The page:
CHICAGO — AmeriPride Linen & Uniform Services, headquartered in Minnetonka, Minn., provides linen and towels, uniforms, floor mats, and restroom and cleaning supplies to nearly 150,000 customers across the United States and Canada, according to Ben Saukko, spokesperson for AmeriPride and Canadian Linen.
“We are recognized as one of the largest textile rental and supply companies in North America,” he says.
Those goods are processed at more than 115 production facilities and service centers.
And that means a lot of pickups and deliveries. Saukko says that AmeriPride’s fleet includes 2,000 vehicles.
How does a company with so many goods to be picked up and delivered, and so many vehicles, keep track of it all? How does it do it efficiently, both in terms of service and energy use?
“At AmeriPride, we believe that efficient pickup and delivery is achieved as a result of our newer vehicles, our eco-friendly technology, better planning and comprehensive training and service management,” says Saukko.
AmeriPride’s delivery model offers laundry and linen service companies that pick up and deliver goods some ideas for creating a more efficient delivery service—from the fleet to technology to driver training.
Of AmeriPride’s 2,000 vehicles, Saukko says that 45% have been replaced since 2010, giving the company one of the newer fleets in the industry.
One of the recent fleet enhancements that have boosted efficiency and reduced its carbon footprint includes using mid-sized sedans instead of cargo vans, which has improved fuel economy from 12 mpg to 29 mpg, he says. Also, the route service team generally makes deliveries using step vans, and AmeriPride’s service managers drive fuel-efficient sedans.
Enhancements to larger delivery vehicles have also boosted efficiency, according to Saukko. Placing trailer skirting on all semi-trailers has increased mileage efficiency by 5.3% for the company.
“Adopting aerodynamic double-decker trailers has allowed us to carry 60% more product per shuttle run and increase fuel economy by 1.2 mpg,” adds Saukko.
The company has also programmed all delivery vehicles to shut off when idling for more than a few minutes, reducing CO2 emissions by 7,196 tons since 2012, he says.
AmeriPride is also going the hybrid/alternate fuel route when it comes to its delivery vehicles.
Saukko says the company is in the process of incorporating 36 compressed natural gas (CNG) trucks (including 20 new in Vancouver), 26 XL Hybrid™ vehicles (including six cargo vans and 20 step vans), three hydraulic hybrid trucks, 14 propane-fueled trucks and one all-electric delivery truck into its fleet.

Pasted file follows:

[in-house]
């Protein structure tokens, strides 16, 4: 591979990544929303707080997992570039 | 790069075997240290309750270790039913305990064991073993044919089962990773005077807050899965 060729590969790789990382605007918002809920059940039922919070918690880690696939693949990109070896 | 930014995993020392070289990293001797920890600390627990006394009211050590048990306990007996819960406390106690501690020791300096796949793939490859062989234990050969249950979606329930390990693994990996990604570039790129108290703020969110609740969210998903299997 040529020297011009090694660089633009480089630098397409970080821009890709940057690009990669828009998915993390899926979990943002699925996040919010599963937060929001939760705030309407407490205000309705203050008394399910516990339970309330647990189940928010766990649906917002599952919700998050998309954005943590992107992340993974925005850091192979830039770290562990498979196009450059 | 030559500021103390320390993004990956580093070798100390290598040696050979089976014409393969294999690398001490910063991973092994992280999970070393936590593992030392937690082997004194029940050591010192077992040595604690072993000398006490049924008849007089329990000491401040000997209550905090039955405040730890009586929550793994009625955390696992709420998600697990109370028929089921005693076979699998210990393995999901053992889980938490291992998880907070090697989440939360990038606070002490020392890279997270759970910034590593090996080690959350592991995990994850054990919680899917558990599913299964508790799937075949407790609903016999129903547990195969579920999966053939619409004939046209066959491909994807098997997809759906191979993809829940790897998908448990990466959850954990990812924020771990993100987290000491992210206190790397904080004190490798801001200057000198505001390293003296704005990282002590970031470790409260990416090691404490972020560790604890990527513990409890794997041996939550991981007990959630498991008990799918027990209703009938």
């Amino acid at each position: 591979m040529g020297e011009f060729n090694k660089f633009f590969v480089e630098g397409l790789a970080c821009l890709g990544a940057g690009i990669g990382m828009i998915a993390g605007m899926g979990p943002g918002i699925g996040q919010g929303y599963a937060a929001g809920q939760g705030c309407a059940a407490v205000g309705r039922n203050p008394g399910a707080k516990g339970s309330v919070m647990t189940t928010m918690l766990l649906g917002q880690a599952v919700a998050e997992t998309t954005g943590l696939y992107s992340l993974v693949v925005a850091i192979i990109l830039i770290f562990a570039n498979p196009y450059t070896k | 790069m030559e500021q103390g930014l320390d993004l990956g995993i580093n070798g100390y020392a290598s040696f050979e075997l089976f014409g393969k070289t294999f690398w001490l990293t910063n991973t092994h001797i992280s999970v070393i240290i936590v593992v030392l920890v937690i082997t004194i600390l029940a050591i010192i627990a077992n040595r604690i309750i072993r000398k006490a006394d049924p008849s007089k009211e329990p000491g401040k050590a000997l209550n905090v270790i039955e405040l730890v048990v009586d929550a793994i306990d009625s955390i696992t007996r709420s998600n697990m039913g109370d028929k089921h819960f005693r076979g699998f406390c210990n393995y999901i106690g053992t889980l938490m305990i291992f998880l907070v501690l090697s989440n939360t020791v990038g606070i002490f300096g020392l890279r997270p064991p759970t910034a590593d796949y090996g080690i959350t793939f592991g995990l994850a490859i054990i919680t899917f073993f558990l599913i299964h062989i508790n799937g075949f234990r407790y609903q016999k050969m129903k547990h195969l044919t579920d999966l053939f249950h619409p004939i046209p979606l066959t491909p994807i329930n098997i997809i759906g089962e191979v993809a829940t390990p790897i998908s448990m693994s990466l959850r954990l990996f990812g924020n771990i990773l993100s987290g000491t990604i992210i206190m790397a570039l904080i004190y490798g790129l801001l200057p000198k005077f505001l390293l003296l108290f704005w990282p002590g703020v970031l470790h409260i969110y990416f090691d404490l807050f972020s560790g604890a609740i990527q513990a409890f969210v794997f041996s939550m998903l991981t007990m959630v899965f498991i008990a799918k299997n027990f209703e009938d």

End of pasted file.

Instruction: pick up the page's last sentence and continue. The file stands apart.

“We are adding nine more all-electric delivery trucks to our fleet,” he says.
“AmeriPride is absolutely committed to the environment and expanding our alternative fuels program across the company,” says Bill Evans, president and CEO of AmeriPride. “The company has a strong track record of piloting and incorporating new technology into our delivery operations. We are setting a new standard for clean operations in our industry and continue to invest resources to leverage and help advance green technologies.”
The company’s latest, the new CNG vehicles, are manufactured by Freightliner Custom Chassis and Morgan Olson, with the conversion completed by Green Alternative Systems. The vehicles are powered by a General Motors 6L engine, and the tanks have 52 usable gallons of capacity.
Compressed natural gas is a cleaner-burning fuel that is produced almost completely in North America, according to Saukko. It produces fewer carbon emissions and lowers exposure to fuel price rate increases.
The CNG vehicles are expected to result in 24% less carbon emissions as compared to similar diesel vehicles.
It’s no secret that the laundry and linen services industry has been moving forward in terms of technology and software. That includes advances on the delivery side of the business.
AmeriPride uses both a specialized delivery optimization team as well as routing software, Saukko says.
“Our delivery optimization team works with local service personnel to restructure routes to reduce miles and increase the stops each service representative can complete during the workday, eliminating 359,000 excess miles each year,” he says. “We also use GPS telematics technology to track our vehicles, and routing software, which will reduce mileage by 5% year over year.”
Richard Warren, president of Linen King in Conway, Ark., says there are many programs in existence that will calculate the shortest distance between points. However, he says the routes provided by the programs will probably be “perfect” examples of the routes the drivers take in the first place.
“What is more practical is tracking the truck by satellite or cell towers,” he says. “Then it can be seen if the truck veers off the obvious route, the speed of the unit, whether the truck is idling too long. You would also be able to determine some personal driving habits, speed in parking lots, and, heaven forbid, if the truck is stolen, you will know exactly where it is.”
Eric Smith, director of sales and marketing for Alliant Systems, a provider of route accounting and mobile computing applications for textile rental operators, says today’s textile rental services environment is more competitive than ever. The availability of systems that collect data—from GPS tracking to merchandise control to electronic invoicing—allows companies to not only collect data, but to also make more informed decisions on what to do with that data, he says.